An assessment by the US military found that while not all Russia planes had withdrawn, no airstrikes were taking place, wrote AFP. An analysis by Stratfor found that a small amount of Russian assets had left, but they were still expanding their facilities. Stratfor also noted an additional deployment of Mi-28 and Ka-52 helicopter gunships.

On March 20, government troops took al-Souda, their first advance in Latakia in two weeks, wrote Al-Masdar News. Loyalists beat back an attack on Jabal al-Qalla and Ain al-Baida, wrote Al-Alam. On March 20, the Russian Center for reconciliation recorded two ceasefire violations in Latakia. They also reported a teleconference with the U.S. reconciliation office in Amman, where both parties shared concerns over the frequent ceasefire violations.

After the recapture of Palmrya from ISIS, Syria’s marines moved to the Jabal al-Akrad area of Latakia to resume operations, wrote Al-Alam. The report said they would be involved in operations to take Jisr al-Shugour, a prize opposition forces seized in the spring of 2015.

Mihraç Ural, a pro-government fighter wanted for terrorism by Turkey, was killed at Jabal Nabi Younis, wrote Daily Sabah. Ahrar al-Sham reportedly fired mortars at Jabal Nabi Younis after detecting movement, and later learned that Ural was among the casualties. Ural had been accused of participating in massacres in al-Baida and Banias during May 2013, wrote The New Arab.

On April 4, Orient News reported opposition progress around Kensibba along the slopes of Jabal al-Akrad at NahshabbaRasha and Haddada. SOHR reported clashes around Jabal al-Akrad the same day. Government forces withdrew from Nakshaba and Rasha, then airpower bombarded these areas, wrote Al-Masdar News. The loyalists retook the areas, then retreated, leaving the area controlled by no one, the report said. Rebels killed a government colonel and his unit at Rasha, opposition sources told ARA News. Al-Alam reported the killing of a Jabhat al-Nusra commander around Jabal al-Akrad.

An opposition attack took half of Jabal al-Qamou’ and al-Bayyada, wrote al-Masdar News. Controlling the heights would provide a strategic advantage to either side, the report said.

Both sides continued to report ceasefire violations and reprisals in Latakia.

Government forces attacked a stretch of road between Al-Hanboushiyah and Nariyah, wrote Al-Masdar News. The move aimed to cut opposition supply lines to Jabal al-Turkman, the report said. Jabhat al-Nusra contested government gains in the area around Ayn Al-Bayda.

Over half of Russia’s air deployment had left Syria, AFP reported. However, the article noted the increased role of attack helicopters in providing air support to government forces. An opposition offensive jumped off in nearby parts of Hama, wrote EA Worldview. The same day, Al-Masdar News reported a full reversal of recent opposition gains in Latakia. ARA News maintained that opposition forces held onto gains around al-Bayyada.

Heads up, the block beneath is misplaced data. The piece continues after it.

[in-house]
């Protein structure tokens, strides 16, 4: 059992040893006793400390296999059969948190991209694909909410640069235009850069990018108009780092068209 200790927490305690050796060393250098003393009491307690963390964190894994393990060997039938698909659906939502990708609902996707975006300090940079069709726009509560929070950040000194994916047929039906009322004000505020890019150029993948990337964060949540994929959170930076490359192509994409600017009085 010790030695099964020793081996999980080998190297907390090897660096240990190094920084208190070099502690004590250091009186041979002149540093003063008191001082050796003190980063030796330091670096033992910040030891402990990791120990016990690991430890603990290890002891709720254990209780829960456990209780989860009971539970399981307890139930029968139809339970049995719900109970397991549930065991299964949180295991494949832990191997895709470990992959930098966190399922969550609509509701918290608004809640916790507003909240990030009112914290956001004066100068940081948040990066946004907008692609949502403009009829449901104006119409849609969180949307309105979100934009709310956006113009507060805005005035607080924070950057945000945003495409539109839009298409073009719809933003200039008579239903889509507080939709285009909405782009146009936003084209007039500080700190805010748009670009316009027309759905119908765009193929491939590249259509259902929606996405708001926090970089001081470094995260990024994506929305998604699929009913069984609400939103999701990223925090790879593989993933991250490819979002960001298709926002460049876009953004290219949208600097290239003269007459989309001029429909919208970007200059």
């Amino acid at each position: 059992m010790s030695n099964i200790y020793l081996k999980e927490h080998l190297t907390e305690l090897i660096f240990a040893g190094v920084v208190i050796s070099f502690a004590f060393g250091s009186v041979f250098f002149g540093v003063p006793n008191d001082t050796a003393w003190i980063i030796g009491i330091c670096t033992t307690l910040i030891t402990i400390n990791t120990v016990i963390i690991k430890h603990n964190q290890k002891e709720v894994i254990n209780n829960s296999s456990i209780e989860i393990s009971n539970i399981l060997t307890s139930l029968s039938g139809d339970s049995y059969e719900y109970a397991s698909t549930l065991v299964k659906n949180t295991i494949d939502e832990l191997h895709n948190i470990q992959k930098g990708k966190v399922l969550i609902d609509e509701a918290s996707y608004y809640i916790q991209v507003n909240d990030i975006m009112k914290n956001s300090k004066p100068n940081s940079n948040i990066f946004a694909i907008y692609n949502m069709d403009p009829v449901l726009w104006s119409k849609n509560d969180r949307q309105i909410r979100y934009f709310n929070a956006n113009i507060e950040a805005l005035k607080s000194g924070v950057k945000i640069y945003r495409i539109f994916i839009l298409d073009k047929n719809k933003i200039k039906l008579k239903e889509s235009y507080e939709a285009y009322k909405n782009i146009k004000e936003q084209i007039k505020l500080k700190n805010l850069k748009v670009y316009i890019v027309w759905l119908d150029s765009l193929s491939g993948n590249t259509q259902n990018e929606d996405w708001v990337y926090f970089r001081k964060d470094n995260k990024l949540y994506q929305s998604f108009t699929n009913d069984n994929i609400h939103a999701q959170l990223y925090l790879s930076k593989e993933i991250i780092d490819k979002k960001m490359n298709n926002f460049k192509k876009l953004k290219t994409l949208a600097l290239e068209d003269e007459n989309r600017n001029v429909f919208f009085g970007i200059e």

On April 14, TASS reported that the rebel offensive had been repelled. Pro-government sources wrote that Turkish militants crossed the border into Latakia. Ahrar al-Sham shelled government positions in Sandran, Ain al-Ashara and Kilaz, according to TASS.

Ahrar al-Sham prepares for clashes in Latakia’s hills. 

Citing the frequent ceasefire violations and ongoing fighting, opposition negotiators declared a pause in the Geneva talks, wrote Reuters on April 18. The same day, the opposition attacked in Latakia and Hama, reported Reuters.

SAA fights with opposition in Latakia, reportedly of the Turkistan Islamic Party, by Eyad Al-Hosain. 

In the Kabani area, rebel groups including the First Sahiliya Division, Ahrar al-Sham, Ansar al-Sham, the Second Sahiliya Division, the Turkistan Islamic Party and Jabhat Al-Nusra worked to force the government back, wrote SOHR. Syria Direct reported that 10 brigades participated in these new attacks. Government forces captured a strategic height along Kabani’s southwest, according to Al-Masdar News.

Pro-government forces prepared their own attacks in Latakia, Al-Alam wrote. Russia ended the two-month pause in their air campaign, wrote Al-Masdar News. Talks would continue the following week with opposition representatives absent, reported Reuters. Daily Sabah reported loyalist attacks against Turkman areas along Syria’s northern border. Fighting continued around Kabani. RT published footage of the fighting in northeastern Latakia on April 27.